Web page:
McArdle disease is autosomal recessive and is associated with mutations in the PYGM gene on chromosome 11, which encodes skeletal muscle glycogen phosphorylase.1 Symptoms of the disease include fatigue and muscle cramping induced by exercise and relieved with rest. Intense exercise may lead to rhabdomyolysis. Laboratory studies may show elevated serum creatine kinase and myoblobinuria. Diagnosis of the disease requires a high index of suspicion and is based on a forearm exercise test showing inability to produce lactate, the absence of muscle glycogen phosphorylase on muscle biopsy, or DNA analysis of the PYGM gene.
Pattern dystrophy refers to a group of diseases that is characterized by patterned deposits of yellow, orange, or gray pigment in the macula and mid periphery. Isolated pattern dystrophies are most frequently associated with mutations in PRPH2 located on chromosome 6, and inherited in an autosomal dominant fashion.6 These dystrophies have been categorized into 5 principle groups based on their characteristic distribution of findings: adult-onset foveomacular vitelliform dystrophy, butterfly-shaped pigment dystrophy, reticular dystrophy of the RPE, multifocal pattern dystrophy simulating fundus flavimaculatus, and fundus pulverulentus.6 Retinal changes typical of isolated pattern dystrophy have also been associated with a number of systemic diseases including pseudoxanthoma elasticum,7 myotonic dystrophy, maternally inherited diabetes and deafness, and hereditary spastic paraplegia.6
The first case of pattern dystrophy in a patient with McArdle disease was reported in 1998 by Leonardy et al.,2 and several others have followed since.3-5 These cases describe bilateral, pigmented, yellow, reticular lesions at the level of the RPE involving the macula and periphery, very similar in appearance to the case we have shown here. Importantly, in recent series by Mahroo et al., patients with confirmed McArdle disease and pattern dystrophy lacked PRPH2 mutations.5 This suggests that though PRPH2-associated isolated pattern dystrophy and McArdle-associated pattern dystrophy share similar phenotypes, they are distinct entities.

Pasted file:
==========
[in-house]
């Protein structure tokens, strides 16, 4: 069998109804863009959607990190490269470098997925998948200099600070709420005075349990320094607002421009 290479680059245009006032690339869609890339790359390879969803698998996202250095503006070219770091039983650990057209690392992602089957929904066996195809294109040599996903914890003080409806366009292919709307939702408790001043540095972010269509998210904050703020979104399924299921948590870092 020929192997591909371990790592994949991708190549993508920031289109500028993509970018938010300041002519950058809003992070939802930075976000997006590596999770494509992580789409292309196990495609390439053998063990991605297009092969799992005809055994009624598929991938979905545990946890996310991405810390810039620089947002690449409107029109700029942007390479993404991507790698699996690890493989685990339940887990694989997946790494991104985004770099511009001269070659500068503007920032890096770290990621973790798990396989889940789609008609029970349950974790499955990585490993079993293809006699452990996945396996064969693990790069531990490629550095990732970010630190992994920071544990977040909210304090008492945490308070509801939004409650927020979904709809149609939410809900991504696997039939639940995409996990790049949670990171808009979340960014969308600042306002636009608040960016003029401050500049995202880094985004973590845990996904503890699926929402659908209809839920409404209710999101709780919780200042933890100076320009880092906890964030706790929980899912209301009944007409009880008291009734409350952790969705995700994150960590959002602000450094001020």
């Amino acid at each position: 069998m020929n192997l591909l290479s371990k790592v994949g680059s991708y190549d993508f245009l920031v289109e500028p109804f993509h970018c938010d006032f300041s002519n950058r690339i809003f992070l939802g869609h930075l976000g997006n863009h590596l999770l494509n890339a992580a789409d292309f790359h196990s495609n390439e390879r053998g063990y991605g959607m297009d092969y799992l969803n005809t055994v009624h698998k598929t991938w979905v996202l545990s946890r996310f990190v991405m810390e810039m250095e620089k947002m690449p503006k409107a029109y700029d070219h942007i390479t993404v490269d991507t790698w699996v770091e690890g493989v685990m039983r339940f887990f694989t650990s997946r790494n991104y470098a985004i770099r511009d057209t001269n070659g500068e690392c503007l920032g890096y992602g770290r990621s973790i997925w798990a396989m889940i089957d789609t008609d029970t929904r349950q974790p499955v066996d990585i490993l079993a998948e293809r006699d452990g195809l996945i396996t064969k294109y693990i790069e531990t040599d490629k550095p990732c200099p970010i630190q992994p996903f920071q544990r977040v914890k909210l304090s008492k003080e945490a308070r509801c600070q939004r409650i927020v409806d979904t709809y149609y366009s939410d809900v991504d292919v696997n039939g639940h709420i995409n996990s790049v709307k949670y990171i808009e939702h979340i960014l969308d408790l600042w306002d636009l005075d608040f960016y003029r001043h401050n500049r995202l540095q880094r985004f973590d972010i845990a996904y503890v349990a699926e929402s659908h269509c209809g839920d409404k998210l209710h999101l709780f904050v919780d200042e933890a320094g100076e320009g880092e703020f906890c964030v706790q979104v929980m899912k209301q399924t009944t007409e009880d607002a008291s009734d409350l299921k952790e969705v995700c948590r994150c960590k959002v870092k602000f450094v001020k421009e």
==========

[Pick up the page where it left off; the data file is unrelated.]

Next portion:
The potential causative mechanism of pattern dystrophy in McArdle disease is unknown. As mentioned previously, McArdle disease results from a mutation in the PYGM gene on chromosome 11, leading to deficiency of skeletal muscle glycogen phosphorylase. Intriguingly, muscle glycogen phosphorylase isoforms have been detected in human RPE,8 so perhaps the McArdle’s-associated PYGM gene mutation has the potential to lead to RPE dysfunction. Alternatively, it is possible that the PYGM mutation could lead to dysregulation of another nearby genetic locus on chromosome 11 involved in RPE function.2,3
Take Home Points
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This Case of the Month was adapted from the article “Retinal Dystrophy in a Patient with McArdle Disease” by Joseph Alsberge, Judy Chen, Ali Zaidi, and Arthur Fu, published online in Retinal Cases & Brief Reports on August 1, 2018.4